Like many of you, I try to think green. That’s why I’m a big fan of recycling everything I possibly can.
Recycling conserves our natural resources and reduces the amount of garbage and junk that is regularly lost in landfills. According to the Bureau of International Recycling, about 40% of world’s copper requirements are met by recycling. Even something as simple as recycling a single plastic bottle can save enough energy to power a 60-watt light bulb for six hours. Recycling an aluminum can saves 95% of the energy needed to produce that can. Recycling helps to reduce greenhouse gas emissions, as well as water and air pollution. One estimate I saw is that a recycling rate of 30% would be the equivalent of removing 30 million cars from the road.
Recycling also makes for a strong economy. That’s because the strength of an economy is based on operating efficiently. It is not efficient to waste natural resources through excessive logging, mining and energy generation. On the other hand, collecting and recycling scrap materials is a $106 billion industry.
It’s hard to find any downsides to recycling. That’s why many governments around the world have policies in place to encourage recycling. Here in California and many other states, deposits on bottles, cans and other suitable scrap materials can provide extra income for many people, and for some it is their main source of income.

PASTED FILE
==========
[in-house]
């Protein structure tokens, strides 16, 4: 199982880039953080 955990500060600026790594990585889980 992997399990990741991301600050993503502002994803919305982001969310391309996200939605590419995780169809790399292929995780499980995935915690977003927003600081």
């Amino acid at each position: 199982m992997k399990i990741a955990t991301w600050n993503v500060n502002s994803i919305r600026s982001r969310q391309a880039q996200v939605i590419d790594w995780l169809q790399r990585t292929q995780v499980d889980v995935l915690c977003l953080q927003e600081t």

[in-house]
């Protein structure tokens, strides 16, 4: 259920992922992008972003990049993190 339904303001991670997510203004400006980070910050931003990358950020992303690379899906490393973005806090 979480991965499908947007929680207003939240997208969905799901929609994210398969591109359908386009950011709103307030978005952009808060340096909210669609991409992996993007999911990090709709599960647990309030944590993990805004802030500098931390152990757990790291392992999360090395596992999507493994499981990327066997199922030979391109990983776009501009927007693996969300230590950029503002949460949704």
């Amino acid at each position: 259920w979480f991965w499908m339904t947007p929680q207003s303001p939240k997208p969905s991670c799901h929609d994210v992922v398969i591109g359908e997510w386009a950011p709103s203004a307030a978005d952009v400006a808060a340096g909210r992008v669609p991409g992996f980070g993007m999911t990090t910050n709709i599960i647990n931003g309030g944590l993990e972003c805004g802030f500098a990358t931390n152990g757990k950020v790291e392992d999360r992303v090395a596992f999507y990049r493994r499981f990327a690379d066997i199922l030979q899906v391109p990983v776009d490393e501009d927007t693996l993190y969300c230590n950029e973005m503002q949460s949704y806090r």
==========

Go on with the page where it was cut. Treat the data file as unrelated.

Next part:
At Dutton Plumbing, we do our part by recycling many of the old and broken materials we replace on jobs, such as copper and plastic pipe, old water heaters, etc. But when it comes to plumbing, nothing holds as much promise for a greener world than recycling the nastiest stuff imaginable.
A couple of years ago I wrote about efforts here in California and elsewhere to convert wastewater from toilets into tap water. Check it out.
Recently I came across an article about researchers in Europe who have figured out a way to convert used toilet paper flushed away into a source of electricity.
I find it fascinating that some of our ickiest waste can be put to such good use. Plumbing is one of those fields that conjures up the old saying, “It’s a dirty job but somebody has to do it.” Another way of putting it is that it’s a necessary job that makes enormous contributions to the health and safety of the public.